Recharge by precipitation on the valley floor is evidenced by the fact that following rains there is a rapid rise of the water levels in the wells situated in the valley. The fluctuations of the water level in two observation wells (246 and 350) in Finney County, the cumulative departure from normal monthly precipitation at Garden City, and the monthly precipitation at Garden City are shown in figure 12. Both wells are shallow, unused irrigation wells in the Arkansas valley. Well 246 is about 1.75 miles north of Arkansas River and well 350 is about 0.75 mile south of the river. Figure 11 shows the fluctuations of the water levels in four observation wells in Gray County, the cumulative departure from normal monthly precipitation at Cimarron, and the monthly precipitation at Cimarron. Well 432 in figure 11 is in the Arkansas valley about a quarter of a mile north of the river.
Figure 12--Hydrographs showing the relation bewteen the monthly fluctuations of the water levels in wells 246 and 350 and the monthly precipitation at Garden City. Precipitation data from U.S. Weather Bureau. A larger version of this figure is available.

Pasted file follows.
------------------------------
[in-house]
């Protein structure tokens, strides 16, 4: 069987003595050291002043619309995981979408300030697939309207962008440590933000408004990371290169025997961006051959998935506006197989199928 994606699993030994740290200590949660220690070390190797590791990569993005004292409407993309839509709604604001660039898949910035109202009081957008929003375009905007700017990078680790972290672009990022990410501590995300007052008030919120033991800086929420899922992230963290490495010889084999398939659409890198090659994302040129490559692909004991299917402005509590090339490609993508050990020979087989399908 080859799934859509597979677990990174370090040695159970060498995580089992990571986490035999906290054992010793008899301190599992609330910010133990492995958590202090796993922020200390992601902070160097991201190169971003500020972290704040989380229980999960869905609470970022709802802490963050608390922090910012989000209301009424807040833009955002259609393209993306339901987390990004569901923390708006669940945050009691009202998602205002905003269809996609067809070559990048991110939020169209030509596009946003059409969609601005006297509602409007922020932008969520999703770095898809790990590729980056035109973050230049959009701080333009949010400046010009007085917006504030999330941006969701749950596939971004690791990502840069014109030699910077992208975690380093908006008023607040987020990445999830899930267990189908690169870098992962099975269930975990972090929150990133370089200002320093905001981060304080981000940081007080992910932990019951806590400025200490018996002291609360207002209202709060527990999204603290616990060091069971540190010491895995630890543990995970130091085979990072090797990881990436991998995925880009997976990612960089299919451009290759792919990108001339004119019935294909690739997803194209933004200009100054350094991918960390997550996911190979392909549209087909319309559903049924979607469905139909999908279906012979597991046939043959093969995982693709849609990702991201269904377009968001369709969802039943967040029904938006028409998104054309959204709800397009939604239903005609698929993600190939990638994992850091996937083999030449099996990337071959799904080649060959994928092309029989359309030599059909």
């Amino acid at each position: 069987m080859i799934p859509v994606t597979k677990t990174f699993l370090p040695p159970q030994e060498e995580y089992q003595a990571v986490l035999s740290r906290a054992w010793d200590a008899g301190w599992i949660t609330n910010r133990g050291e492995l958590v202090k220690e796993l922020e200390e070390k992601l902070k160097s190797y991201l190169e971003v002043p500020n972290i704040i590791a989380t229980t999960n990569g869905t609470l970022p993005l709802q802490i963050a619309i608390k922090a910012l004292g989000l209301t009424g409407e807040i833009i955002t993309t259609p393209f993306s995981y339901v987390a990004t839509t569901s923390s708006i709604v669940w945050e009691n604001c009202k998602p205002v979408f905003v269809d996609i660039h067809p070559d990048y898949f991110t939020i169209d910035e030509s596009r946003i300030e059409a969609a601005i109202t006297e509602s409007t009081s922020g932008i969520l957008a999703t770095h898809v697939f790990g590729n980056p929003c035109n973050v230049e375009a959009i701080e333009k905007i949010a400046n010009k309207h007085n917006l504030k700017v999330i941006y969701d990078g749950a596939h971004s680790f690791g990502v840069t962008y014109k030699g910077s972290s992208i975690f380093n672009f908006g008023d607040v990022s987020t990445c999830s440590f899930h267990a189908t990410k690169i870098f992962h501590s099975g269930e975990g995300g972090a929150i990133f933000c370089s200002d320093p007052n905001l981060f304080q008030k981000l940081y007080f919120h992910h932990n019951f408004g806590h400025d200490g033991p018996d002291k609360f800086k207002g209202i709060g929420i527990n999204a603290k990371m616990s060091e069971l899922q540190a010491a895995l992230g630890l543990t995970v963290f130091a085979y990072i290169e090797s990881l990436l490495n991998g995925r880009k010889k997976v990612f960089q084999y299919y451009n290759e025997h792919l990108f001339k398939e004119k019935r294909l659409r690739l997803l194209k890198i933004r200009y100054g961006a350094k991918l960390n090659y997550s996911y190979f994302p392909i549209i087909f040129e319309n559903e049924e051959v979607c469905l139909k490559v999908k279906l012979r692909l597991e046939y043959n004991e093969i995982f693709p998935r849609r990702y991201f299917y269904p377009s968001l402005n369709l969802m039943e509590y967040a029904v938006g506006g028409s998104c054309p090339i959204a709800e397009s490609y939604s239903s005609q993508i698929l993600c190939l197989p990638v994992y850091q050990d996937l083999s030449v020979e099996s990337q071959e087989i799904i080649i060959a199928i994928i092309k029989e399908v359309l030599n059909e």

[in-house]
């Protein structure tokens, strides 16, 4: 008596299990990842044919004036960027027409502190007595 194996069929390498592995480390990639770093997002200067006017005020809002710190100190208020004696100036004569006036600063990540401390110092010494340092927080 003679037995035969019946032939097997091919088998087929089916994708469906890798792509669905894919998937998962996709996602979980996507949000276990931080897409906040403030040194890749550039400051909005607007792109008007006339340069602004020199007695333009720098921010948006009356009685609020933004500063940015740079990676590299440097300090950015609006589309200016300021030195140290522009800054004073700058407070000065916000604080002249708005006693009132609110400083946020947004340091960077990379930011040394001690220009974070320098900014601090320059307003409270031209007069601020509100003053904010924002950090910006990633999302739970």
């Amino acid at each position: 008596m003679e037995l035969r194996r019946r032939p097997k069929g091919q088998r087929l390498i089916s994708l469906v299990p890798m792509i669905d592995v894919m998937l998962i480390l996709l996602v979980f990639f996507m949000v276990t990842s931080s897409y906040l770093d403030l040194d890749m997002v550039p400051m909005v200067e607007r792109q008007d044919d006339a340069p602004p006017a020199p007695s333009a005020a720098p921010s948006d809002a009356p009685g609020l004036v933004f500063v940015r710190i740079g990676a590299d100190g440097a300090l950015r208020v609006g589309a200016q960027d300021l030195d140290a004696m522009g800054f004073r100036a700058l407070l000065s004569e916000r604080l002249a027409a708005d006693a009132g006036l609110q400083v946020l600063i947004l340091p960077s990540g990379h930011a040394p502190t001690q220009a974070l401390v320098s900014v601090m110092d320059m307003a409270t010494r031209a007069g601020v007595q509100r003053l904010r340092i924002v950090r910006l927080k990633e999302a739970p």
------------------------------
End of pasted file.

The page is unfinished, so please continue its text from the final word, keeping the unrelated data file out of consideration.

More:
During a normal year the water table in the Arkansas valley in this area reaches its highest stage in June or July, and its lowest stage in the fall--generally in September or October. The decline of the water table from about June until October is caused in part by the withdrawal of large quantities of water from irrigation wells in the valley and in part by the heavy draft created by the vegetation during the growing season. The water levels in all wells do not follow this routine behavior every year, for other factors may affect them. Many of the valley wells in Finney County deviated from their routine behavior in 1941 owing in part to the abnormally high rainfall during May, June, July, and August and in part to the resulting decrease in withdrawal of water for irrigation. The rainfall as recorded at Garden City for the 4-month period from May through August was 6.67 inches above normal. The result of this on the water levels in wells is shown by the hydrographs of wells 246 and 350 in figure 12.